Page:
Videoconferencing giant Zoom, which has been the subject of public scrutiny of late due to privacy and security issues with the platform, provide an update Wednesday on its plan to address those concerns.
According to CEO Eric Yuan’s blog post, the company has officially formed a CISO Council and Advisory Board that includes security leaders from across industries. The company has also hired an outside advisor to assist in a review of the company’s security review.
This comes after Yuan wrote in an April 1 blog that the company would be freezing new features for 90 days and focus on security and privacy issues with the platform.
Those issues include unauthorized meeting participants joining Zoom calls, data sharing practices and others.
According to Yuan, the council includes CISOs from HSBC, NTT Data, Procore, Ellie Mae and others. The advisory board includes security experts from VMWare, Netflix, Uber, Electronic Arts and others.
Within our CISO Council, we are establishing an Advisory Board that will include a subset of CISOs who will act as advisors to me personally. This group will enable me to be a more effective and thoughtful leader and will help ensure that privacy and security are at the forefront of everything we do at Zoom.
Zoom also hired an outside advisor, Alex Stamos, the former chief security officer at Facebook. Stamos is also an adjunct professor at Sanford’s Freeman-Spogli Institute and a visiting scholar at the Hoover Institution.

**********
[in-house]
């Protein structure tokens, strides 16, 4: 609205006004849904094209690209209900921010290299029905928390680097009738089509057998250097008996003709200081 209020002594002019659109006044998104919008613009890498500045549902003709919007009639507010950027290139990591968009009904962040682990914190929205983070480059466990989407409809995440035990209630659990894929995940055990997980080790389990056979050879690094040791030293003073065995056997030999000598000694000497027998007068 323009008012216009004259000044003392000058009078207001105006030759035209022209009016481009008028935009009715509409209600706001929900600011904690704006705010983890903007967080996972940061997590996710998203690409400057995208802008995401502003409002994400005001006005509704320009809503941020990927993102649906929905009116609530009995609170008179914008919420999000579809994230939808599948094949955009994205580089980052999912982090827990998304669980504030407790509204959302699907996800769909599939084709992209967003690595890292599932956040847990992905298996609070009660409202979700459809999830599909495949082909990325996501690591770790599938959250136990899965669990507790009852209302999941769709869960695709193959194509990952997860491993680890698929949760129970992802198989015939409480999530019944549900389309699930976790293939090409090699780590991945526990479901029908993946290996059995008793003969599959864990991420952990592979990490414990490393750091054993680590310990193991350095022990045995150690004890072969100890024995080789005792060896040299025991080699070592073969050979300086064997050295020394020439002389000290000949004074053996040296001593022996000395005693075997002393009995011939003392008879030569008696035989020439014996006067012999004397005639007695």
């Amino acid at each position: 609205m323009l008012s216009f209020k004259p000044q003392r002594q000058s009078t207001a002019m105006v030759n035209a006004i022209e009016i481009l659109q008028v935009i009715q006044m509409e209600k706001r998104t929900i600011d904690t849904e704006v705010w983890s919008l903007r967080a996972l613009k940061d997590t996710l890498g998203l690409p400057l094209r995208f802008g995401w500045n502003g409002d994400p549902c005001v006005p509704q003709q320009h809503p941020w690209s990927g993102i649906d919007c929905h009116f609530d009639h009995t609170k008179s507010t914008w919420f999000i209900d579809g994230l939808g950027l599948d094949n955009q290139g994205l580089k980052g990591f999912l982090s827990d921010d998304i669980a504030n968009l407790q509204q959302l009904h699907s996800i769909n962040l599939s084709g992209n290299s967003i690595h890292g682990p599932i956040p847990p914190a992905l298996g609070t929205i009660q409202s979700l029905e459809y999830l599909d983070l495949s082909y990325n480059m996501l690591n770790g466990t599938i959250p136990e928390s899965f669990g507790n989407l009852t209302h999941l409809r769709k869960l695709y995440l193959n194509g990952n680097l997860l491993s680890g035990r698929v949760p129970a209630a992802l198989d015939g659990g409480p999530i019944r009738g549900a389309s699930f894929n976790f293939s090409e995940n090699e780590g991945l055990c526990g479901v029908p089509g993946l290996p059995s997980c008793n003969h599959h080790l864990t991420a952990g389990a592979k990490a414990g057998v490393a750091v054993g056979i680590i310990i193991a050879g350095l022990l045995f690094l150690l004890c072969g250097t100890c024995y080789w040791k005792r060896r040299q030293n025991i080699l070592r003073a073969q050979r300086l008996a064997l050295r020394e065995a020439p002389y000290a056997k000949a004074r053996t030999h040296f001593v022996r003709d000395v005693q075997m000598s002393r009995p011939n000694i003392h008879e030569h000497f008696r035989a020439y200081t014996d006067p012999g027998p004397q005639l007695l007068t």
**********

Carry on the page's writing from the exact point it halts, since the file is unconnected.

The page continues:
Stamos’ credentials also include contributing to Harvard’s Defending Digital Democracy Project, advising Stanford’s Cybersecurity Policy Program and UC Berkeley’s Center for Long-Term Cybersecurity and several other security boards and councils.
Last week, Stamos posted a series of tweets about Zoom’s security and transparency issues, calling the company to demonstrate more transparency, including a freeze on new features.
This week is going to be a critical one for Zoom and $ZM shareholders.
This is going to get worse, as the entire infosec world descends on a spectacularly complicated product with lots of attack surface and some sketchy design trade-offs. An opportunity for a trust turn-around. https://t.co/jjcJS6eWrD
— Alex Stamos (@alexstamos) April 1, 2020
In a Wednesday blog, Stamos elaborated on his decision to consult the company, which began after Yuan reached out to him regarding his tweets.
Zoom has some important work to do in core application security, cryptographic design and infrastructure security, and I’m looking forward to working with Zoom’s engineering teams on those projects.